Was the Church of England’s break with Rome in the 1530s the first Brexit?
While Henry VIII may have considered the original break as a matter of reclaiming ‘sovereignty’ from the Pope, it soon developed further economic and spiritual ramifications. Over the following decades it became profoundly important whether you were Protestant or Catholic: you risked persecution for either, depending on who was on the throne. By the time Elizabeth I became queen, the fault lines that would eventually give rise to the English Civil War were already beginning to show.
As Dr Ben Morgan described in his Engaging with the Humanities talk on 1 March 2017, England under Elizabeth was a society that had undergone ‘extraordinary seismic shocks’, one that was at odds with its own past. The queen’s pragmatic decision not to ‘make windows into men’s souls’ was one way of attempting to heal (or at least paper over) those divisions, because, as Dr Morgan said, ‘people had to live together’.
This context sheds an intriguing new light on the Elizabethan theatre and its relationships with the different communities that it served and created.
For most modern audiences, the dominant image of the Elizabethan theatre is the replica of Shakespeare’s Globe on the South Bank. While the seating mirrors society by being arranged in a clear hierarchy, the theatre is fundamentally a shared space, and democratic in the sense that everyone has a sight line and no one is invisible to anyone else. People of all ranks would go to the theatre to see and be seen – and yet it was firmly located outside the city walls, along with ‘other vices’ such as prostitution, bear-baiting, circuses and gambling side-shows. Both inside and outside, the theatre was ‘its own separate, shadow community’, not quite respectable, that reflected London back to itself.
Before theatres, of course, plays tended to be performed in inns and taverns – with food and drink being served throughout. Forget the immediacy of a thrust stage compared with a proscenium arch, in a tavern the audience was even more obviously close to the action. Indeed, as Dr Morgan suggested with the famous picture of ‘Wee Three Loggerheads’ – a portrait of two fools, in which the third person is probably the viewer – ‘if you go into a tavern, you are becoming part of the world of foolery.’
Perhaps this was why the theatre attracted such criticism from puritan thinkers of its ‘real representations’ and ‘ocular demonstrations’: the audience is not just watching but actually involved in the drama that is happening right in front of them. Interestingly, dramatists and poets were shut out of Plato’s Republic for a similar reason. In their defence, Aristotle argued that theatre is almost medicinal: catharsis is a means of purging people of difficult emotions.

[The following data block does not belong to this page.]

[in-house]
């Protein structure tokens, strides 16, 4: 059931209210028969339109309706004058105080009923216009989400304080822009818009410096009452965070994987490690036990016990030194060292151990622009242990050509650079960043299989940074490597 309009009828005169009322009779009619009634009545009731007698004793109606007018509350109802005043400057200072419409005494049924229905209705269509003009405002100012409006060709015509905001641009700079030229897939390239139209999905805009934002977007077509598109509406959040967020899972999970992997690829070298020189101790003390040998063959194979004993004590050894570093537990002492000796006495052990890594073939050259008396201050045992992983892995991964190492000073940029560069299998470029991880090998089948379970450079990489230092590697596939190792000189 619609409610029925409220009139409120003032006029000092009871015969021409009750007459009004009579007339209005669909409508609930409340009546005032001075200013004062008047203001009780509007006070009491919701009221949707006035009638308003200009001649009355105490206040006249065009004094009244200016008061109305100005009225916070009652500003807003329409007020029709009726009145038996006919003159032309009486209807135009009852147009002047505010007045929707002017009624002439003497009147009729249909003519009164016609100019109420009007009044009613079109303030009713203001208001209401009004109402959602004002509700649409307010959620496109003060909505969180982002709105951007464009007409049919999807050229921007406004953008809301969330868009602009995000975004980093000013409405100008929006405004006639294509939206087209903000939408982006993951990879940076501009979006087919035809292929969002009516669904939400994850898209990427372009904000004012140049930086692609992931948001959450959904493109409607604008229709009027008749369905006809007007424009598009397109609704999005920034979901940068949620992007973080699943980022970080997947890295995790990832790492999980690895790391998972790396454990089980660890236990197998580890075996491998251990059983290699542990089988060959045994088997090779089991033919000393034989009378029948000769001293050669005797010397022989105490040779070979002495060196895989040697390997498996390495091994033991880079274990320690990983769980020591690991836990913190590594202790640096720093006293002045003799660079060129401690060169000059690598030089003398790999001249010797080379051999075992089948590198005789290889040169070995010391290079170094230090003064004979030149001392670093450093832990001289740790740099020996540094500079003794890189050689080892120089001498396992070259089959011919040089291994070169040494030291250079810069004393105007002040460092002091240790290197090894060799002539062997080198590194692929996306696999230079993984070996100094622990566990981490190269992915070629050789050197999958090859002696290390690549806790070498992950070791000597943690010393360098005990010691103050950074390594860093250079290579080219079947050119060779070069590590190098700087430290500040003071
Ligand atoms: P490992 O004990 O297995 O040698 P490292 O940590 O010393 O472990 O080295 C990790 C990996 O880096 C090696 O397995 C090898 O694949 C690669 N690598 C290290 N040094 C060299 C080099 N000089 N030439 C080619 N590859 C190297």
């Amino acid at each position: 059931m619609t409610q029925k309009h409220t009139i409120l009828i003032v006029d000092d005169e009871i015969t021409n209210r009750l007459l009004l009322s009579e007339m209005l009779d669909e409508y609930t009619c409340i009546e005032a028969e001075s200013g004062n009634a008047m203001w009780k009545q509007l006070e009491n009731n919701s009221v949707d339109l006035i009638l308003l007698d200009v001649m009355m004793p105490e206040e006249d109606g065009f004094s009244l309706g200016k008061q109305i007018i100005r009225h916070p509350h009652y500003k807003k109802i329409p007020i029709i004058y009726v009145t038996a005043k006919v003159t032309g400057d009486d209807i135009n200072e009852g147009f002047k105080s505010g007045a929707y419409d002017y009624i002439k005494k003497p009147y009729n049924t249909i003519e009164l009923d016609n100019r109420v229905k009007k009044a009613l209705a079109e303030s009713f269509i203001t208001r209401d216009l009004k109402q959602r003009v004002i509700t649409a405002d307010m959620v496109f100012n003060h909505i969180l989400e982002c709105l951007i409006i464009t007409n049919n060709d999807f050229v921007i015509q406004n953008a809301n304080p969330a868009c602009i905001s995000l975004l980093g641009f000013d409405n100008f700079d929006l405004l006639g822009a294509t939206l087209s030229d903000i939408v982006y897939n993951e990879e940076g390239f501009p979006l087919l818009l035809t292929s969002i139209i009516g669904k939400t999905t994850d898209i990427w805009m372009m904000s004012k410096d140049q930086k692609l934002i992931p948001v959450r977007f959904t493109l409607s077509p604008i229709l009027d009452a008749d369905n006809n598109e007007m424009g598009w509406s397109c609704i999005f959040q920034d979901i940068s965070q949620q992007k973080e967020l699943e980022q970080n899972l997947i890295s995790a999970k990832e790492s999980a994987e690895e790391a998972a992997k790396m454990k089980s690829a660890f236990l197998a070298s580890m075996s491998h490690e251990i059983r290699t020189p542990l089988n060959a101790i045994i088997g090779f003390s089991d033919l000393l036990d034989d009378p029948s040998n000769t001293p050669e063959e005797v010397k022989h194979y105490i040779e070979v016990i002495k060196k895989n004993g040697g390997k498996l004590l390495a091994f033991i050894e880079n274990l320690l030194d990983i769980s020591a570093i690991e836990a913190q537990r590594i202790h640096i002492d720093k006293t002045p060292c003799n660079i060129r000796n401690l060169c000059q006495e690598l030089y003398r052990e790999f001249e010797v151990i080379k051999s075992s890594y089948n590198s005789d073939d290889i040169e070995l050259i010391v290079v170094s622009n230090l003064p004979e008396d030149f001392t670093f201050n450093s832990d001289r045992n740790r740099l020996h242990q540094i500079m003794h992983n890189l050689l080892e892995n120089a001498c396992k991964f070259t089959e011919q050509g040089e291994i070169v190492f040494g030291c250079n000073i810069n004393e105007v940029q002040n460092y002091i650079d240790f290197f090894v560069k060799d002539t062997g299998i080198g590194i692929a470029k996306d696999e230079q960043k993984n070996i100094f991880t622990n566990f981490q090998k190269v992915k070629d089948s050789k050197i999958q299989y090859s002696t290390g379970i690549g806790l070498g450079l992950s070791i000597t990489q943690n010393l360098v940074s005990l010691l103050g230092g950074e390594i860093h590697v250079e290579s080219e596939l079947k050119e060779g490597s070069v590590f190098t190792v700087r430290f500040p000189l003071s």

Shakespeare also introduced the idea of a play as ‘medicine’ in the story of Christopher Sly that frames The Taming of the Shrew. The drunken Sly is tricked by a nobleman into believing that he too is a Lord who has somehow lost his memory. His ‘doctors’ advise him to hear a play to cure his ‘melancholy’. As Dr Morgan said, ‘It’s all very chemical’: Sly, like the tavern audiences, is led into theatre through drink, and he watches the play in an altered state of mind.
Many of the viewers of early drama would have had more in common with Christopher Sly than the mischievous lord, and be more comfortable in the world of the tavern than with the nobility. The story of Katherina and Petruchio still holds some difficulties for modern audiences, but imagining it being performed in a tavern suggests some different ways of looking at it.
For example, Dr Morgan pointed out that the scene in which Petruchio torments Katherina by denying her dinner would have taken place at about 5.30pm, when the meal was already being prepared and the audience could smell the food. This would have given an extra piquancy to the sight of someone suffering from hunger. But what would have been their reaction to a Katherina who, like Meryl Streep in the 1978 Shakespeare in the Park production, responded to the offer of a pig’s foot – perfectly decent sixteenth-century pub grub – with ‘Yuck’? In the 1981 documentary about that production, Streep explains that Katherina is ‘the sort of person who goes to her sister and says “I like that – give me it”, and takes it; she says to her father, “I want that – you give me it” … nobody’s ever denied her anything.’ She’s a spoilt rich girl who turns up her nose at the sort of food that the audience is eating.
As always with the Engaging with the Humanities talks, these ideas suggested new ways of thinking about the world we live in now. Are social media tools a new way of creating communities in our own divided society? How much do we view other people and their problems through the lens of our own experience? What does it mean to share a space, and how do we learn to live together?